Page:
Then the matador tosses around his colorful cape thingamaroo and eventually he, too, pulls out a sword and tries to hopefully end the bulls life with one quick, decisive slice to the groin. Or where ever.
If the bull doesn't fall after all that stabbing and goring, he gets let out to pasture, never again to fight. They won't let him because now he knows and will be even more difficult to try and kill. Plus, at that stage I think he's earned the right to screw cows and laze about in a meadow filled with daisies.
We saw one bull make it. Our announcer said that it is very rare. Ole!
The next day my compadre began his trade show. I began my solo assault on Madrid. Walking the streets, my favorite thing to do in any foreign city. Map and go. Immersing myself in the bustling vibe. Having a ball.
I did go to the Museo del Prado, saw lots of priceless art and antiquities. I also bought a scarf for my lovely wife from a street vendor. It became a major Antiques Roadshow find. I saw the same scarf at the De Young museum in San Francisco a year later selling for almost twenty times what I paid. Plus it was a scarf. It folded up into nothing and weighed like two grams. Nothing like the antique brass candle stand I had to break down and take back with me in a box on my second trip to Amsterdam.
Here's a shot of the Royal Palace. We went there together I think on that leisurely busy Sunday. One thing I definitely know, if I ever bought a castle it would need to be in a Mediterranean climate. Those places are drafty!
Since my Bud had Friday off we took the train out to Segovia, to see to see the remains of the Roman aerial aqueducts. We had no idea what we were getting into.
Segovia is Spain and old Castile at its best - twisting alleyways, the highest concentration of
Romanesque churches in all of Europe, pedestrian streets where no cars are allowed, the aroma
of roast suckling pig around every corner - all surrounded by the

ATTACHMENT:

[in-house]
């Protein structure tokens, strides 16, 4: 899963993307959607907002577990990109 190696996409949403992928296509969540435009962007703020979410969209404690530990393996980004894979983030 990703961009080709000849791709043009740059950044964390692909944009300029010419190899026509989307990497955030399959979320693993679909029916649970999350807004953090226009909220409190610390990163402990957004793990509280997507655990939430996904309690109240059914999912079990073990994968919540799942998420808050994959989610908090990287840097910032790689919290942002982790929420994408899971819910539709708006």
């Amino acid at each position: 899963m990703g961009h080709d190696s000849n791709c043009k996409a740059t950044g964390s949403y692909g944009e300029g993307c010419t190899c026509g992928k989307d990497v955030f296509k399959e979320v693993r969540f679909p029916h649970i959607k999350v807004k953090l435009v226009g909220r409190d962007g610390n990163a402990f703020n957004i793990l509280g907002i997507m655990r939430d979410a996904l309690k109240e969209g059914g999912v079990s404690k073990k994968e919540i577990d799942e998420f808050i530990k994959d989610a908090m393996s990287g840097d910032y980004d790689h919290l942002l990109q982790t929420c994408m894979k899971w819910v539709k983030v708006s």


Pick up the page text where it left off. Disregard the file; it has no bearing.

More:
city's medieval wall which itself is bordered by two rivers and an extensive green-belt park
with miles of shaded walks. On the north-west extreme of the wall is the famous
source of inspiration to Walt Disney, and where Queen Isabel promised Columbus the financial
backing he needed to discover America. On the south-east extreme is the world renowned
Aqueduct, the largest and best preserved of its kind anywhere.he city from 1455 to 1864.
And we were just going for the aqueduct.
We also encountered a dear little old lady outside the cathedral selling absolutely stunning linens. Incredible stitchery. Fine detail. Would have been another fabulous Antiques Road Show purchase but for some idiotic reason we declined.
Then we had some local color for dinner. It was a pretty upscale establishment with all sorts of military type antiques. Besides shields and swords, there were helmets and boar heads. Heavy timber tables and chairs, all with a nice Armada flair. No Formica there. We had some pork or sheep or goat meat which was prepared at the table. Lots of flashy fanfare. It was almost like we were at a Beni Hana only way different.
We left Segovia about eight that night for the couple hour trip back to Madrid. Packed the next morning and were off for another play date in that most wonderful of cities, Amsterdam.
I think we stayed at the same hotel, but who cares? We dropped our luggage off and were off ourselves within an hour. I have now been to Amsterdam three times. I think the best way to explore the city is by total immersion. Hit a cafe, imbibe and then wander. Or just wander if you don't imbibe. I have done this both with a map and without. That Saturday afternoon we went without. If was fabulous. We easily got lost and didn't care. Lovely neighborhoods interlaced by canals were everywhere.
The good news was at our pinnacle of lost-ness we found a cafe, way the heck out somewhere. I have no idea where. Besides merriment, they also had a wall of hookahs that were available for in-store use. So we did. As we sat there, feeling wonderful about being lost in a simply marvelous city, my eyes wandered over to a bulletin board with a few Polaroids on it. For all you youngsters out there, a Polaroid is the ancient version of an instant photo.
And one of those photos was of international country superstar Willie Nelson. Stoned to the bejeezus. Of course Willie's been known to get "oiled" up now and then, but on this trip it looks like he fell into a whole can of grease. Kind of like we had. And who cared? Certainly not us.
Somehow we found our way back to Central Station, which I swear looks just like Disneyland, especially at night. A little blurry, but Disneyland nonetheless. And then we found the hotel. And the plane the next day. Back to the states, where I got to be a sputtering mess in a time warp for about five days. Once again.
It was a memorable trip with a great friend, and like most excursions there's always a few stories to tell. That's another wonderful aspect of travel. Besides the initial adventure, the memories can be relished forever.